The customer is the most important part of the equation.  In the past, the collection was the central focus, but this has clearly shifted to the customer.  Ask what they want, and never quit asking.  Good organizations realize that customer expectations change constantly.  “A well-conceived customer service strategy concentrates the energy of the organization on the real priorities of the customer" (Miao & Bassham, 2007, p.55).” We need to ask when they prefer classes, what services they need, what hours of operation would best serve them, what they would like in the collection, etc?  Asking what they want does not just mean putting a suggestion box out on the circulation desk.  Talk to them constantly. 

The library staff at ETSU Medical Library makes a point of knowing the patron’s names and personal lives.  For example, students requested that the library change its hours to open thirty minutes earlier, so they would have a place to go prepare for early morning exams.  We must design our policies based on their needs and not on our own personal comfort.   “If the service provided […] does not fulfil users’ needs, they will look elsewhere for the service, and services will be provided by other providers" (Hewlett, 1998, p. 249).

Don’t be Afraid to Color Outside the Lines

Customer service should not be rule bound.   It needs to change its focus as the situation demands.  A gatekeeper mentality creates an unfriendly environment.  Using the library should never be hard, especially not if we want to encourage life-long learning. You should give them what they want, even if it involves bending the rules on occasion.  You need to give your public services staff freedom to use their good judgment to bend policy and rules depending on the context of the situation.  They should not have to work in a fear environment.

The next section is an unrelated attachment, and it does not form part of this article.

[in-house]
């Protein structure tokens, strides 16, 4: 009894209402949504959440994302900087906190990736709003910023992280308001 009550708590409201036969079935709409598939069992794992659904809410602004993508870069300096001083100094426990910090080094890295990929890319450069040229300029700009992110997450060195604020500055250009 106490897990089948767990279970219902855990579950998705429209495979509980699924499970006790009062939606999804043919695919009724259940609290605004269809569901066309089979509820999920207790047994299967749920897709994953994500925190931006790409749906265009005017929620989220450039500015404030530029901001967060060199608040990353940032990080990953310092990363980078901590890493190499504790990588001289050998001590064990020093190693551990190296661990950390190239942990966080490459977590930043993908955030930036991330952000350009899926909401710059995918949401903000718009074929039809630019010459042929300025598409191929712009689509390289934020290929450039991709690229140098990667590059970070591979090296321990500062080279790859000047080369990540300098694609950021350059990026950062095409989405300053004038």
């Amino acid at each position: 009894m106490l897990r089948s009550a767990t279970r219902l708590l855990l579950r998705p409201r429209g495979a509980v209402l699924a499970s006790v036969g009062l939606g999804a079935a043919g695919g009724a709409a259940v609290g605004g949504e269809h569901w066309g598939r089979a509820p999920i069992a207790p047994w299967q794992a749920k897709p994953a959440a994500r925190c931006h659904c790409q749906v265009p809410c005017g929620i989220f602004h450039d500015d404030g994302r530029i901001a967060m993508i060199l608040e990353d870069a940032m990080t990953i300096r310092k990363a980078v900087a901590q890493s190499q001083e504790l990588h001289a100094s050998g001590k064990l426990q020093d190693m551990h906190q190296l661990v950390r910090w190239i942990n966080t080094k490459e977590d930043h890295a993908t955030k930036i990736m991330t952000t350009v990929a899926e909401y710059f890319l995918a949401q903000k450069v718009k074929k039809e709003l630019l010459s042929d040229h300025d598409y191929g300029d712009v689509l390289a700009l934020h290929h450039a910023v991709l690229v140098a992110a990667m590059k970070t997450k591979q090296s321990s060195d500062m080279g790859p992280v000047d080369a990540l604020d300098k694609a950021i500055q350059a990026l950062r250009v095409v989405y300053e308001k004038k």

Anything You Want, You Got It

Instructional classes provided to the students and residents are available whenever they desire them, days, nights, or weekends.  The ETSU Medical Library will also teach on their turf.  If a faculty member would rather us come to their office, then we will.  The faculty also enjoy ILL service that focuses on quality by having an always decreasing turn-around-time.  It is true that when we raise expectations that users adjust to that and then expect more.  However, this reality can add an exciting dimension to the workplace in which staff seeks to become more and more creative to meet and exceed ever rising customer demands. 

You Like Us, You Really Like Us

The Medical Library has received awards from Physical Therapy, the College of Medicine, and the College of Pharmacy for service.  From the LibQUAL survey, many students mentioned names of public services workers and how nice everyone is treated at the Medical Library.  Library workers should always look for more opportunities to serve.  Any area we serve, we try to deliver more than we promised.  Because of this, the overall impression of the Medical Library is very positive.  Yet, this positive impression occurs in a library building that is over 100 years old and needs work and with a collections budget that has allowed for relatively small book acquisitions over the past few years.